As the local 18th-Century Market Fair approached, the weather forecast took a turn for the chilly. I needed something to help stay warm and didn’t want to cover my outfit in a cloak! Enter the muff.
A muff is a tubular cushion with a decorative covering, which is easy enough to make! Some muffs don’t have removable covers, but where’s the fun in that? Once you’ve made your base cushion, you can make lots of different covers to suit your outfit and taste.
This is an easy and quick project. Using materials you likely already have on hand, you can make a muff in under 2 hours!
I like the rectangular muffs of the 1780’s, and decided to use this one as my reference:
Image Source: Nasjonalmuseet, designsamlingene
- A few layers of batting to fill the cushion. Any filling can work; poly-fil, wool, etc.
- Flannel for the cushion lining. Linen would be period appropriate, but I had flannel on hand and it’s warm, so that’s what I used
- Silk taffeta or cover material of choice. Fur is more appropriate for 1790’s on
- Ribbon or cord to gather the ends of the cover
- Ribbon, beads, fur, etc. to trim
- Making the inner cushion: Decide how big and in what shape you want your muff to be. Drape your batting (or cushion lining material if not using batting) over your arms to determine the width and decide if you want your muff to be a cylinder (uses less material, works best for pre-1780’s look) or a rectangle.
- Lay out the batting and measure the unrolled length of your muff. Note the width and length (mine measured 15”x27” | 38x68cm). Cut the batting to size.
- With your cushion lining material folded with right sides together, lay your cut batting on top of it, with one narrow edge on the fold. Cut the lining material, leaving some excess on the three sides not on the fold for a seam allowance
- Set the batting aside. Sew the long sides of the cushion lining. Place the batting back on top of the cushion lining and flip it right side out, as if the batting were a pillow and the cushion lining a pillowcase. If using stuffing, simple flip the cushion lining right side out and fill.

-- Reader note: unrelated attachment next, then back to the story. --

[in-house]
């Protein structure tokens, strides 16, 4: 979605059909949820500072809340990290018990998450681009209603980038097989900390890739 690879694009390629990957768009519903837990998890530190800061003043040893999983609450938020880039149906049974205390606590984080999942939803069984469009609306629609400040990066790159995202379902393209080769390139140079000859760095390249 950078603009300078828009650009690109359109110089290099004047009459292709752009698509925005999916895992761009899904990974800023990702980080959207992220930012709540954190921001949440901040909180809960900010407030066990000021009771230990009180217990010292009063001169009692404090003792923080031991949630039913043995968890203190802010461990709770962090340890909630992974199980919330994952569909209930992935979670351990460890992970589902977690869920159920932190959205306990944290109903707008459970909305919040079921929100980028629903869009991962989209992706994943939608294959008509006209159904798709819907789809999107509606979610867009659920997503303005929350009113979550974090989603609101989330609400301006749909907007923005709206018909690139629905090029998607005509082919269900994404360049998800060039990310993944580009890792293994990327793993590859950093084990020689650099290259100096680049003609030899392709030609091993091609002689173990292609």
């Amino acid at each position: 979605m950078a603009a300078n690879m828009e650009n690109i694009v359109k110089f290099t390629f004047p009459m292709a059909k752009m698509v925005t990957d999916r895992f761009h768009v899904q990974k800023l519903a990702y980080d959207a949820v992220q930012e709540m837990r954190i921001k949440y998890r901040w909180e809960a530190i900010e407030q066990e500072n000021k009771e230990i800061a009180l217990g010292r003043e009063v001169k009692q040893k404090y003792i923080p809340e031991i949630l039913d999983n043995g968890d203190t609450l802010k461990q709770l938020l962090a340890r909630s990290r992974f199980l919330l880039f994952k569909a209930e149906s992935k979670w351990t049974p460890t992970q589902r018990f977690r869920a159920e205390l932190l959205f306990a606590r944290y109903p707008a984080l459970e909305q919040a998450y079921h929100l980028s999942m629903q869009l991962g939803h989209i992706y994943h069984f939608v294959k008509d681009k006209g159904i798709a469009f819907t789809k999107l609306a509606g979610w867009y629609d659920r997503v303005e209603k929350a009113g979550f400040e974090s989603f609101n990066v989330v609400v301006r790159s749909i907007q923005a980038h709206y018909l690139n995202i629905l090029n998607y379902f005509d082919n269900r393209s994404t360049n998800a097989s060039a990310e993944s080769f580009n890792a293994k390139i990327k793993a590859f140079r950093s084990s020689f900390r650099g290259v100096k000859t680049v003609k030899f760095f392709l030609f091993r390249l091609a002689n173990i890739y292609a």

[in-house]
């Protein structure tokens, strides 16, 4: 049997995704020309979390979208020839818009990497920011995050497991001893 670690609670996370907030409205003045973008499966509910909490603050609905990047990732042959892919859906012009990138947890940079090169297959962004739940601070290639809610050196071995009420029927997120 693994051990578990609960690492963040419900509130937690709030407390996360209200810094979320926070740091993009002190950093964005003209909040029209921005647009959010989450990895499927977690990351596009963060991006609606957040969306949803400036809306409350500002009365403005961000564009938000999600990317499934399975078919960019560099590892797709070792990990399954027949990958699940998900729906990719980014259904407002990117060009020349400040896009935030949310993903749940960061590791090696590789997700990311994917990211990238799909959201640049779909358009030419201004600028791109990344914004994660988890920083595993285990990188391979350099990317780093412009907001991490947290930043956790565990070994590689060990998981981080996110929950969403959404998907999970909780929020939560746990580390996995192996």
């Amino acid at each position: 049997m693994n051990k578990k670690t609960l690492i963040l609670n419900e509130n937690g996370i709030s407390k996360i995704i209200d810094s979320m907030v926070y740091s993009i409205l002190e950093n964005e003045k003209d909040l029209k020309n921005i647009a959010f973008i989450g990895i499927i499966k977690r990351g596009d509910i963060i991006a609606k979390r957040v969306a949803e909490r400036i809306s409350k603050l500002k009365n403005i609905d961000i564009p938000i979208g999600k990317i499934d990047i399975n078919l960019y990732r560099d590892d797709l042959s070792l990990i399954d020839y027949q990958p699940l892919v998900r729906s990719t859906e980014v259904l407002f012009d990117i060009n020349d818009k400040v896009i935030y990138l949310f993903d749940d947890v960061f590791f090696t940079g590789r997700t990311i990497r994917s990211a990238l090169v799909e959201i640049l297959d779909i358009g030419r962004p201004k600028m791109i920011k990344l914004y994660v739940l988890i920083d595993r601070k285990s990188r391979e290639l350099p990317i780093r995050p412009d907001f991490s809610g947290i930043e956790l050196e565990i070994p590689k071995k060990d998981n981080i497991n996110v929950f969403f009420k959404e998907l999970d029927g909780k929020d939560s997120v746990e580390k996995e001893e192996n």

- Fold the raw edges of the cushion lining in and press or pin into place. Match the open, narrow end to the folded narrow end (assuming your fold was on the narrow end). Sew.
- Flip the cushion inside out to put the “raw” edges of the seam on the inside. This is the cushion base for which you can make covers.
- Making the cover: The cover will go completely over the cushion, and will be kept in place by pulling drawstrings at either end tight.
- Using your measurements of the cushion as a starting point, add to each dimension to account for seam allowances and tubes for your ribbon or cord drawstring. Add ¼ to ½ inch | 1/2 to 1 cm to the narrow ends (so ½ to 1 inch | 1 to 2 cm total length).* Add enough on the long ends to accommodate your drawstring width.
*In the photos, I made my drawstring sleeve along the selvage, so didn’t bother with the extra seam allowance on that edge
- Fold your seam allowance and press or pin in place. Tuck in and press the ends to keep the ends that the drawstring come out from fraying.
Flip the long edge again to make the fold for your ribbon or cord drawstring.
- Slip your ribbon or cord into this fold and pin to the folded edge. Sew. Repeat on other side
- Trimming the cover. Now is the time to decorate (trim) the cover! There are endless options for this, and a quick Google search will give you lots of inspiration. For mine, I kept it very simple with parallel pleated ribbons. See the photos below for a visual guide.
- Finishing the cover. Place the right sides together of the cover. Sew.
- Assembling the muff. Now for the best part! Flip the finished cover right side out. Slip your muff cushion into it, tie the ribbons/strings at either end, et voila! You will now have the warmest hands of anyone at your next cold weather event!